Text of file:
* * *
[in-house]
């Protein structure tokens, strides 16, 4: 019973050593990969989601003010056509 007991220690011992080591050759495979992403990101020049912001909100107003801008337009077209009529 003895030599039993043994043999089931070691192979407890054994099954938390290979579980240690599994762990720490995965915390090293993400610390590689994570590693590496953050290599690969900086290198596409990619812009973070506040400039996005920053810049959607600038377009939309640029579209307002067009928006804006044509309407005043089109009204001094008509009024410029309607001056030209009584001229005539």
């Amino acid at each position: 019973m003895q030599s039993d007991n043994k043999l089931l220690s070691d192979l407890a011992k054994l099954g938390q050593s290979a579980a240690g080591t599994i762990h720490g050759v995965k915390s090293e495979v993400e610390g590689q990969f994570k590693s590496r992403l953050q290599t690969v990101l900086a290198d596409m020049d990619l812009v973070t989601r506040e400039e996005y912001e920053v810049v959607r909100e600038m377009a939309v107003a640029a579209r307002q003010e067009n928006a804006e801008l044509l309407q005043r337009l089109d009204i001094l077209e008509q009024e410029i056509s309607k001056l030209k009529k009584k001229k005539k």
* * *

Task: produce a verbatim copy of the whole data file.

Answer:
[in-house]
């Protein structure tokens, strides 16, 4: 019973050593990969989601003010056509 007991220690011992080591050759495979992403990101020049912001909100107003801008337009077209009529 003895030599039993043994043999089931070691192979407890054994099954938390290979579980240690599994762990720490995965915390090293993400610390590689994570590693590496953050290599690969900086290198596409990619812009973070506040400039996005920053810049959607600038377009939309640029579209307002067009928006804006044509309407005043089109009204001094008509009024410029309607001056030209009584001229005539």
């Amino acid at each position: 019973m003895q030599s039993d007991n043994k043999l089931l220690s070691d192979l407890a011992k054994l099954g938390q050593s290979a579980a240690g080591t599994i762990h720490g050759v995965k915390s090293e495979v993400e610390g590689q990969f994570k590693s590496r992403l953050q290599t690969v990101l900086a290198d596409m020049d990619l812009v973070t989601r506040e400039e996005y912001e920053v810049v959607r909100e600038m377009a939309v107003a640029a579209r307002q003010e067009n928006a804006e801008l044509l309407q005043r337009l089109d009204i001094l077209e008509q009024e410029i056509s309607k001056l030209k009529k009584k001229k005539k």